Haha, well if that’s exactly what Muggles think, then this is yet more evidence of confusion in the land of Muggles. Crowdsourcing is just a methodology to collect information. There’s nothing new about non-probability sampling. Understanding the  advantages and disadvantages of this methodology doesn’t require an advanced degree in statistical physics.

Muggle Master: Crowdsourcing should not form part of our disaster response plans because there are no guarantees that a crowd is going to show up. Crowdsourcing is no different from any other form of volunteer effort, and the reason why we have professional aid workers now is because, while volunteers are important, you can’t afford to make them the backbone of the operation. The technology is there and the support is welcome, but this is not the future of aid work.

This just reinforces what I’ve already observed, many in the humanitarian space are still confused about crowdsourcing. The crowd is always there. Haitians were always there. And crowdsourcing is not about volunteering. Again, crowdsourcing is just a methodology to collect information. When the UN does it’s rapid needs assessment does the crowd all of a sudden vanish into thin air? Of course not.

As for volunteers, the folks at Fletcher and SIPA are joining forces to work together on deploying live crisis mapping projects in the future. They’re setting up their own protocols, operating procedures, etc. based on what they’ve learned over the past 6 months in order to replicate the “surge mapping capacity” they demonstrated in response to Haiti and Chile. (Swift River will make the need for a large number of volunteers unnecessary).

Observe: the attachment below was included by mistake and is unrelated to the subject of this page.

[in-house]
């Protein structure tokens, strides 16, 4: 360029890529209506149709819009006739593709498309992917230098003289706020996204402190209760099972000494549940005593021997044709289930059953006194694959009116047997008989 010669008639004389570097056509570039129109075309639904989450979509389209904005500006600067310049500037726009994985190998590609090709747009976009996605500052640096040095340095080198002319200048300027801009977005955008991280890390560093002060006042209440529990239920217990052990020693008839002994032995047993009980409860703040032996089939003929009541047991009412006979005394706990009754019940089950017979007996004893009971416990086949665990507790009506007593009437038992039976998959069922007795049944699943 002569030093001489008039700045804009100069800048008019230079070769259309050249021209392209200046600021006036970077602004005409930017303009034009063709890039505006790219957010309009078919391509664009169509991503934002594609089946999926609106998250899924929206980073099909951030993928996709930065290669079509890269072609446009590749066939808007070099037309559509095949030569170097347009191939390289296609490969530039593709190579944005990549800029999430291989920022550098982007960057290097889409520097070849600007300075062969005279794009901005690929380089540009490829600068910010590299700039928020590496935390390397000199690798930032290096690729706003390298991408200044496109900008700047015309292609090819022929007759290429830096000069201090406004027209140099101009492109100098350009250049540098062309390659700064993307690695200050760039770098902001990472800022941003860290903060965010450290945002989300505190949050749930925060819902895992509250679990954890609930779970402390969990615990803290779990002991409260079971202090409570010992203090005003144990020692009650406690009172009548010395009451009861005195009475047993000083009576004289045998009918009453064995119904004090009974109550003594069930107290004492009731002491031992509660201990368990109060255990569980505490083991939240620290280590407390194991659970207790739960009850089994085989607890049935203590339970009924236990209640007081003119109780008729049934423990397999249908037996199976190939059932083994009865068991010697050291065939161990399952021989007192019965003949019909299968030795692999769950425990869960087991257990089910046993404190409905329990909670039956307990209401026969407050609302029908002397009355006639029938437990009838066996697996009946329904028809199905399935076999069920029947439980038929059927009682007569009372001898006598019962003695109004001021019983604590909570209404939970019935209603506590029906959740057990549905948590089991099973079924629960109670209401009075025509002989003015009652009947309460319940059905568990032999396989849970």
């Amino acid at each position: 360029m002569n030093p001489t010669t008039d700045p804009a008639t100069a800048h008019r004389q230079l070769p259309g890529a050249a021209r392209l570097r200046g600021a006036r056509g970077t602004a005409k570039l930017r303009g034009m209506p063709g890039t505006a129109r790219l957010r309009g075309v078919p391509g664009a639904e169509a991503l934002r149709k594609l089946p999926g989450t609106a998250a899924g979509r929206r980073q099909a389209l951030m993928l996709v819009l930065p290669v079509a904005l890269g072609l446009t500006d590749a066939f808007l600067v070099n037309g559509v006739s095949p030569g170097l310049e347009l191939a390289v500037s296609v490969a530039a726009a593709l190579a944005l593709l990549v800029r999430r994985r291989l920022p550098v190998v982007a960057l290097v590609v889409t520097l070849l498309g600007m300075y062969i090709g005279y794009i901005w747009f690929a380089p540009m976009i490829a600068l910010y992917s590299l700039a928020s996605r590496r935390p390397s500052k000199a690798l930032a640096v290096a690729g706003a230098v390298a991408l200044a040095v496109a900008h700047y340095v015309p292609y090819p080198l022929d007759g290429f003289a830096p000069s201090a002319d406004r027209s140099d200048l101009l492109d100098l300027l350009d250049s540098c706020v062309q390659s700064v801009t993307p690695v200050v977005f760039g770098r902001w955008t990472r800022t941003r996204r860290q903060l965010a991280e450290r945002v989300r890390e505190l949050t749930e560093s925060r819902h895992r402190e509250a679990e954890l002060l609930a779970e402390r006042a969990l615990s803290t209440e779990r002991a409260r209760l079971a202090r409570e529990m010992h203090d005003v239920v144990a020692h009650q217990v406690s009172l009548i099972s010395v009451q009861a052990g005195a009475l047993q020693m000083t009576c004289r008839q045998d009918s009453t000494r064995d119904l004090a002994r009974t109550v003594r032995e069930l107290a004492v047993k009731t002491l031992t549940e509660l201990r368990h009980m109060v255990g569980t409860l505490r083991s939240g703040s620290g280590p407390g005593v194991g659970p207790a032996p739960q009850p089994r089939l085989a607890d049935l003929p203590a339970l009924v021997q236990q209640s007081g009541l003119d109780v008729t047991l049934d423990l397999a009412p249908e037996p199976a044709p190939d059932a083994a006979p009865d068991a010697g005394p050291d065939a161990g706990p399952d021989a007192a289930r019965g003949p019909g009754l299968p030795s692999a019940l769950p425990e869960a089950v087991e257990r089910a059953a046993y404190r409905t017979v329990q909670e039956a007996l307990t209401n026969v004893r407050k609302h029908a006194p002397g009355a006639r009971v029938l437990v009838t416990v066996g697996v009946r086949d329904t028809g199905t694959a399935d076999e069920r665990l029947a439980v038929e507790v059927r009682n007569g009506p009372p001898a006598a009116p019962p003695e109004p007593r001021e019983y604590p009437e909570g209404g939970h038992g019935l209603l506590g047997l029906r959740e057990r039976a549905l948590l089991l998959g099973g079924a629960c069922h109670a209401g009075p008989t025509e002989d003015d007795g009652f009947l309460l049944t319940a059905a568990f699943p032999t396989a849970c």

And pray tell who in the world has ever said that volunteers should be the backbone of a humanitarian operation? Please, do tell. That would be a nice magic trick.

Muggle Master: “The technology is there and the support is welcome, but this is not the future of aid work.”

The support is welcome? Great! But who said that crowdsourcing was the future of aid work? It’s just a methodology. How can one sole methodology be the future of aid work?

I’ll close with this observation. The email thread that started this Crowd-Sorcerer series ended with a second email written by the same group that wrote the first. That second email was far more constructive and conducive to building bridges. I’m excited by the prospects expressed in this second email and really appreciate the positive tone and interest they expressed in working together. I definitely look forward to working with them and learning more from them as we proceed forward in this space and collaboration.

Patrick Philippe Meier

9 responses to “Here Come the Crowd-Sorcerers: “No We Can’t, No We Won’t” says Muggle Master

  1. Pingback: The Sorceror’s Apprentice at humanitarian.info